If you were born from about 1980 onwards, chances are high that you’re a pretty good typist.
There’s also a good chance that you are handy with computers generally – you know how to use the software, you know how to produce documents and letters.
And so part of you resists dictation.
Today I’m going to tell you why that’s foolhardy.
I Don’t Care how Fast you Are – Dictating is Faster
Guess what? I type pretty fast.
In fact I reckon I can match it with some pretty speedy secretaries around the place, although I admit some would put me to shame.
Yet, in all but the shortest pieces of email correspondence, dictating is by far the better way to do it.
You see, it’s not just the letter.
It’s finding the address.
It’s checking the style guide to make sure you’ve used numbers, headings and the like correctly.
It’s putting the right signing block on the letter with the correct partner.
It’s saving the letter to the correct file, in the right place, using the right format and description.
It’s printing the letter, going to the printer, waiting, clearing the jam, refilling the paper, and eventually (if you’re lucky) coming out with the product to sign.
So while you might be able to produce the contents of a short letter or a tiny document, those tasks make it much longer than you thought it was going to take.
In longer documents, I’ll bet that over time your otherwise fast typing slows right down and your word for word match with a typist becomes lackluster at best.
The short version: when it comes to the amount of your time required to produce the product, dictation is always faster.
Dictation Brings Clarity
I’ll be the first to admit that, at first, dictating longer and more complex documents can be challenging. This is a frequent objection I hear from young lawyers – they forget where they were up to, what they just said, they keep having to rewind and redo.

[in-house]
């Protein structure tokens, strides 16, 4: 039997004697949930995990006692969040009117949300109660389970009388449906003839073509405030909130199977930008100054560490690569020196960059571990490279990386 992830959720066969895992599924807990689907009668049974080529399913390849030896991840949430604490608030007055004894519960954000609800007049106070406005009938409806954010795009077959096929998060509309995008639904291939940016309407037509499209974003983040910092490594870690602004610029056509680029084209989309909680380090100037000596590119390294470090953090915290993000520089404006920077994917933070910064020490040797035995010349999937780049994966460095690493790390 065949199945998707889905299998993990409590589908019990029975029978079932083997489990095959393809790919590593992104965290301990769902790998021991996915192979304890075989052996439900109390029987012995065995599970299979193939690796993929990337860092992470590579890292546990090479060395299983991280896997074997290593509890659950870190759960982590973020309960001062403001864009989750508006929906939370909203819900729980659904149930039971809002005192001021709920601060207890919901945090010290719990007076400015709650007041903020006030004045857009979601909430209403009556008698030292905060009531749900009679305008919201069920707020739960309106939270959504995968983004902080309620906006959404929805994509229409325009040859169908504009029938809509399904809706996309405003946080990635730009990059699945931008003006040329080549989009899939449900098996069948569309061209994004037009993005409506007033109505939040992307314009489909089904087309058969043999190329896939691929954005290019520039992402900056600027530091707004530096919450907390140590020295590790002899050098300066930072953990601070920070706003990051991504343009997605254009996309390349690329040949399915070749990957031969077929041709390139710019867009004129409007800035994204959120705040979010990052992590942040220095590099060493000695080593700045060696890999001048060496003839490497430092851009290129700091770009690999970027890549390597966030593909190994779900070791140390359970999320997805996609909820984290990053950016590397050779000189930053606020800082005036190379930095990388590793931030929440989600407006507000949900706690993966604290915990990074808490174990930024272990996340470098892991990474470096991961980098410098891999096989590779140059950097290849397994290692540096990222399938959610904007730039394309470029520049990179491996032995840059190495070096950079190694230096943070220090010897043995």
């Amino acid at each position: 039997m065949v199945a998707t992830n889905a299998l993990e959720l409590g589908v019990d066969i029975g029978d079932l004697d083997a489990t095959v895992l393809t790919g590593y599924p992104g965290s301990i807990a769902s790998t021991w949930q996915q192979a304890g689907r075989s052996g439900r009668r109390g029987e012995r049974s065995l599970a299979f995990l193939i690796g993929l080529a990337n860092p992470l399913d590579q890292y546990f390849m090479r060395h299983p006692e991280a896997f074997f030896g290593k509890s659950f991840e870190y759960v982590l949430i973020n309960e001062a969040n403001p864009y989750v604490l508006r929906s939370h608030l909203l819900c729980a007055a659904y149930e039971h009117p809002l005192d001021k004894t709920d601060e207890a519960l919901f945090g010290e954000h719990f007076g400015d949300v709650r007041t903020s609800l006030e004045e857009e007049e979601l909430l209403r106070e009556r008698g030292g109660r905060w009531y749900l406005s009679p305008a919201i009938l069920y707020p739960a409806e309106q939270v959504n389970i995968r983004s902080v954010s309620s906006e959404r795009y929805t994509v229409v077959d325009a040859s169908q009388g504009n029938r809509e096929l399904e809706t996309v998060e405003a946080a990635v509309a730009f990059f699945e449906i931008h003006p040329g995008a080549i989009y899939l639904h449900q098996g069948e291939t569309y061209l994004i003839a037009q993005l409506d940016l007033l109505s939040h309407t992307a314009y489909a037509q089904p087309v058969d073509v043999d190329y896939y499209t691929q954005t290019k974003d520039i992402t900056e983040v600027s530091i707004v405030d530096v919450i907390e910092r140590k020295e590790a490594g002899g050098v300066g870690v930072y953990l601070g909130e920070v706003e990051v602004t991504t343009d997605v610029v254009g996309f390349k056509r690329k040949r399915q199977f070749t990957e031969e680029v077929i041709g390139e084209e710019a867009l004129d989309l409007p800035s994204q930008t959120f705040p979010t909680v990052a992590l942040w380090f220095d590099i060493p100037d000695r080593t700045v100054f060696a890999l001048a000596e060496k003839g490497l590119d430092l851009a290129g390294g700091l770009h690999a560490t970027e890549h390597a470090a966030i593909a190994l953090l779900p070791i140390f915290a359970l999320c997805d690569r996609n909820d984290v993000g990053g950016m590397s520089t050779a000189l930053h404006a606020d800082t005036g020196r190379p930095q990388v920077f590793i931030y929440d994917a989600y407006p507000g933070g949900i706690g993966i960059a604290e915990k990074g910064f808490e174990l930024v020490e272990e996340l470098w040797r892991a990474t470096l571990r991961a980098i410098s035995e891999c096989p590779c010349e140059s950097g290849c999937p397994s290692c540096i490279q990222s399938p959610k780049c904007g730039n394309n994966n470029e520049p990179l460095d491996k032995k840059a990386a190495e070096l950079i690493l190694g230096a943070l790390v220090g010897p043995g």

Sure that happens.
I’ll bet you couldn’t ride a bike that well when you first tried, right? How did your first Court document look? What about your first kiss?
As with most things, we get better with practice.
Because to be effective at dictation you must develop clarity of thought before producing any complex document. This means that you begin to structure your thinking so that your document can be done in a cohesive way. Each part flows from the previous and is linked to the next. That way you don’t miss things, you don’t get lost, and you can dictate without needless interruption.
This process comes with experience and practice, but it is one that allows a senior lawyer to dictate a complex document where a junior lawyer would struggle. But if you don’t start practising your thinking in that way, then you’ll never be able to nail that part of things.
Dictation Makes More Money
If there was only one reason that you need to learn to dictate properly, it’s this.
Dictation is a form of leverage, and leverage is a critical part of how law firms make money.
I’ve already mentioned that it takes less of your time to dictate. That means that you have more time. Your time (assuming your value your own time) should be spent doing valuable things. Typing is not as valuable a task as the many other options you have. Perhaps you should be networking? Calling clients? Developing relationships? Doing research? The higher value options are abundant.
Almost certainly your secretary (if you have one) costs the firm less than you do. That is not intended to be insulting, but it is a fact: you cost more. That means you have an obligation to be adding as much value as possible. Stuffing around with numbering, headings, signatures and formatting, checking addresses and the like – these things are not as valuable as the other options.
So Start Dictating Already
So if you at all have the option (I appreciate that some don’t), I strongly suggest you start dictating. Yes it will feel awkward at first – but you’ll get better. You’ll get faster. You’ll get more clarity.
And ultimately if you do it well, you will get more done and make more money for your firm.